Making the rich feel better

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With the debate over the flood levy degenerating into silly philosophising about having new taxes or not, a timely discussion in this weekend’s WSJ from Scott Adams about how governments tax the rich. The flood levy is basically saying that the richer half of the country should pay for part of the Queensland flood reconstruction; the other part coming from reallocation from other programs whose distributional consequence is harder to parse. Adams wonders whether governments might have an easier time in taxing the rich — something the pretty much always needs to be done as that is where the money is — if they thought more about ‘fairness’ and making the rich feel better about their contributions.

The article has a whole lot of ideas — most of them admittedly bad — about how to make the rich feel better about parting with their money and getting little of substance in return. But what it fails to do is recognise that the private sector has already worked out how to do this. The rich are willing to part with ridiculous amounts of money for not much. Think about fashion, luxury hotels and in-built GPSs in cars. None of them are worth it. But yet they florish.

The best example of this is, of course, loyalty programs in all of their forms. You get the rich to pay more for stuff but from the same company and they get rewards. In the case of airlines it is priority boarding, more frequent upgrades, a better place to wait for planes with ‘free’ lattes (go on, calculate that cost why don’t you), etc. The rich like the status and don’t think too hard about the cost.

Charity functions work the same way. Call something a contribution to charity and you can ‘sell’ it for 10 times the amount. Make it social and the returns are even greater.

The problem with the flood levy is anything that you can think of looks sort of bad. The rich get something cool, overpay for it, all in the name of helping out those who have lost stuff. Charity somehow gets around the contribution but on this scale the whole notion of a ‘flood levy’ is an issue.

So where can we raise $1.8 billion; basically getting 180,000 people to cough up $10,000 each. Well, for instance, there are currently 200,000 people on the Melbourne Cricket Club waiting list. It currently has 100,000 members. Can you see where I am going here?

Take all of the capital city cricket clubs and impose a tax on membership. It is an exclusive club for a national past-time. The members earn a surplus from being members to that exclusive club. Getting membership is like getting a mining license.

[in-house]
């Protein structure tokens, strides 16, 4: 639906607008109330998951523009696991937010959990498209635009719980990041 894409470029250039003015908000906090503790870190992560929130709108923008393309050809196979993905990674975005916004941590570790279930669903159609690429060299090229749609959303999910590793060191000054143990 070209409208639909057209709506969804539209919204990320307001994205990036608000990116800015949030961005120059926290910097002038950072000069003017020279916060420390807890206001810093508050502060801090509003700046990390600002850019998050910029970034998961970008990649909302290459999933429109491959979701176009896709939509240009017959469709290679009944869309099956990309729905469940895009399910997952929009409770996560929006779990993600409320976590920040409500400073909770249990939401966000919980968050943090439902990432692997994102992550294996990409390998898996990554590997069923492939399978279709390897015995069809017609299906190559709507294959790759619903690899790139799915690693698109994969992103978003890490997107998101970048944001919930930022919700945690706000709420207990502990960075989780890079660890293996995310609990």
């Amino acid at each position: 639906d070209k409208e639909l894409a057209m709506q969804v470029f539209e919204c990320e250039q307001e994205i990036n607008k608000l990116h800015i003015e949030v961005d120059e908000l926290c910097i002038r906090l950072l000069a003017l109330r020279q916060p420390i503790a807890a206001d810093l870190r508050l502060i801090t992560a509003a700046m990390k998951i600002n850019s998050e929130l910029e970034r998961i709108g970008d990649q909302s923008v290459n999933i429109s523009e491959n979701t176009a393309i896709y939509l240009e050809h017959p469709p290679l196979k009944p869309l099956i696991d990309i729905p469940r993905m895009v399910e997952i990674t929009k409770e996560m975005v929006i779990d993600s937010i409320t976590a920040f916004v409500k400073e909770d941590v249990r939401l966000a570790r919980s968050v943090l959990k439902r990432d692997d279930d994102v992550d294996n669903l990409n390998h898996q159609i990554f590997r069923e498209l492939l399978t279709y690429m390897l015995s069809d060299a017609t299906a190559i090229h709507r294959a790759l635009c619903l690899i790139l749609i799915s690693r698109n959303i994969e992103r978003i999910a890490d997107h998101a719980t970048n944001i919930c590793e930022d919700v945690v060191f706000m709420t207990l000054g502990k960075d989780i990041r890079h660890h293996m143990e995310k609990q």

So the law would be — and I have no idea if it is constitutional — if you want to be able to be a member of any of these clubs you need to first earn yourself eligibility by being a frequent contributor to the Australian public good. If you engage in real charity work, that can qualify you. Otherwise, by contributing to a fund — say the Flood Reconstruction Fund — you can qualify; say, a contribution of $10,000 over five years. You get a card and recognition. And that is a requirement for being considered as a member of these exclusive clubs.

Fiscal problem solved. No new tax needed. You’re welcome.

4 Responses to "Making the rich feel better"
  1. “governments might have an easier time in taxing the rich — something the pretty much always needs to be done as that is where the money is”

    A common mistake.  Given the shape of the income distribution the big money is in the middle classes – ie around the median voter.  By all means soak the rich on other grounds, but don’t think it’s going to raise all that much revenue – there ain’t enough of ’em.

    The US is a partial exception to this, because of the extreme concentration of wealth there.

  2. It’s also a mistake to assume all MCC members are rich.  I’m sure you’d find many wealthier members at exclusive golf clubs around the country (with membership costs far exceeding anything charged by the MCC).  The MCC is exclusive because of the waiting time and not the membership fee (which is one of the wonderful things about it) – a qualifier of $10,000 in contributions over 10 years would make it an exclusive club for the more wealthy – better to add a tax to the corporate boxes made available at these games …

  3. “Given the shape of the income distribution the big money is in the middle classes”

    I guess it depends how you define “the middle classes”.

    I’m taking middle class as incomes roughly $30K to $80K based on the Australia Institute’s paper “The State of the Australian Middle Class” from October 2007. (No personal preference, it’s just the first one I could find on google which quoted figures).

    From the latest stats I could find on the ATO’s website (Taxation statistics 2007-08, Table 14, Part A), roughly 3% of all personal income tax collected was paid by those with taxable incomes under $30K, 43% by those between $30K and $80K, and 54% by those on over $80K.

    So yeah, there’s over 40% of the tax paid by “the middle class”.

    But there’s even more paid by the group above them (presumably “the upper class”).

    And that’s also concentrated mostly at the higher end – around 11% from $80K to $100K, 24% between $100K and $250K, and 19% on $250K or higher.

    So those declaring incomes of $100K or higher pay more tax in total than “the middle class”, despite there being far less of them. Which makes them a pretty easy target.

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